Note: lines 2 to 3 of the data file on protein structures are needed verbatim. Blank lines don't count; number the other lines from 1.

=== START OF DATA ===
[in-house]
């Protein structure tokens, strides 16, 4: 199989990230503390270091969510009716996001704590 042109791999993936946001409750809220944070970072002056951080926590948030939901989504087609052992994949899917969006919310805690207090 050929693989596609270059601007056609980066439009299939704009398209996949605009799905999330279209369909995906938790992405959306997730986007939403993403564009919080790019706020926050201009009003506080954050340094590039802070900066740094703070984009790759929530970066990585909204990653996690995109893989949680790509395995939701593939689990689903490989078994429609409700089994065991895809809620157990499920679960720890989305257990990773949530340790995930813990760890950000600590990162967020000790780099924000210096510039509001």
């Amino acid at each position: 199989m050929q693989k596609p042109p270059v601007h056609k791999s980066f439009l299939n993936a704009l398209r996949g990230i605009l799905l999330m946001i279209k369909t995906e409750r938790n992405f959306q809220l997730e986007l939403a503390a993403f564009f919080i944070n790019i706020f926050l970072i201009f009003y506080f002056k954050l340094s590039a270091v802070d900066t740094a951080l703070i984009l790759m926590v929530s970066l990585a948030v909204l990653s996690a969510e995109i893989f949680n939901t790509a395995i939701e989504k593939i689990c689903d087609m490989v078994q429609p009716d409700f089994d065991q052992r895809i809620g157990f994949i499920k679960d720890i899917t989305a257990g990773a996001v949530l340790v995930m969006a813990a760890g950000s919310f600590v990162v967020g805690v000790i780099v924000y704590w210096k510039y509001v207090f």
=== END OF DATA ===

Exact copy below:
């Protein structure tokens, strides 16, 4: 199989990230503390270091969510009716996001704590 042109791999993936946001409750809220944070970072002056951080926590948030939901989504087609052992994949899917969006919310805690207090 050929693989596609270059601007056609980066439009299939704009398209996949605009799905999330279209369909995906938790992405959306997730986007939403993403564009919080790019706020926050201009009003506080954050340094590039802070900066740094703070984009790759929530970066990585909204990653996690995109893989949680790509395995939701593939689990689903490989078994429609409700089994065991895809809620157990499920679960720890989305257990990773949530340790995930813990760890950000600590990162967020000790780099924000210096510039509001």
């Amino acid at each position: 199989m050929q693989k596609p042109p270059v601007h056609k791999s980066f439009l299939n993936a704009l398209r996949g990230i605009l799905l999330m946001i279209k369909t995906e409750r938790n992405f959306q809220l997730e986007l939403a503390a993403f564009f919080i944070n790019i706020f926050l970072i201009f009003y506080f002056k954050l340094s590039a270091v802070d900066t740094a951080l703070i984009l790759m926590v929530s970066l990585a948030v909204l990653s996690a969510e995109i893989f949680n939901t790509a395995i939701e989504k593939i689990c689903d087609m490989v078994q429609p009716d409700f089994d065991q052992r895809i809620g157990f994949i499920k679960d720890i899917t989305a257990g990773a996001v949530l340790v995930m969006a813990a760890g950000s919310f600590v990162v967020g805690v000790i780099v924000y704590w210096k510039y509001v207090f």